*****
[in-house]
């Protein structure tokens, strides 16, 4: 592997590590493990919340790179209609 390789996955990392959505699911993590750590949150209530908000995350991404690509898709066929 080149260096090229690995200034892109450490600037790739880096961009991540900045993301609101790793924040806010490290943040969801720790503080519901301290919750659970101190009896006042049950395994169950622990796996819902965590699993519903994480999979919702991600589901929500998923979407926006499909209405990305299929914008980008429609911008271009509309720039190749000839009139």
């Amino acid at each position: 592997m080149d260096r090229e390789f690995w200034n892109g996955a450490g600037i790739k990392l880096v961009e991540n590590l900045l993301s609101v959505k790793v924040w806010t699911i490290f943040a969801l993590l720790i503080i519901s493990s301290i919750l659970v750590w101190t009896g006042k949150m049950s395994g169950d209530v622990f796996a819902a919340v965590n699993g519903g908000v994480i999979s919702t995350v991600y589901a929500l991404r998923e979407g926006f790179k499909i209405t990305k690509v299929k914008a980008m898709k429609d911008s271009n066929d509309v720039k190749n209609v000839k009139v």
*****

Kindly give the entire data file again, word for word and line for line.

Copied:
[in-house]
């Protein structure tokens, strides 16, 4: 592997590590493990919340790179209609 390789996955990392959505699911993590750590949150209530908000995350991404690509898709066929 080149260096090229690995200034892109450490600037790739880096961009991540900045993301609101790793924040806010490290943040969801720790503080519901301290919750659970101190009896006042049950395994169950622990796996819902965590699993519903994480999979919702991600589901929500998923979407926006499909209405990305299929914008980008429609911008271009509309720039190749000839009139």
């Amino acid at each position: 592997m080149d260096r090229e390789f690995w200034n892109g996955a450490g600037i790739k990392l880096v961009e991540n590590l900045l993301s609101v959505k790793v924040w806010t699911i490290f943040a969801l993590l720790i503080i519901s493990s301290i919750l659970v750590w101190t009896g006042k949150m049950s395994g169950d209530v622990f796996a819902a919340v965590n699993g519903g908000v994480i999979s919702t995350v991600y589901a929500l991404r998923e979407g926006f790179k499909i209405t990305k690509v299929k914008a980008m898709k429609d911008s271009n066929d509309v720039k190749n209609v000839k009139v």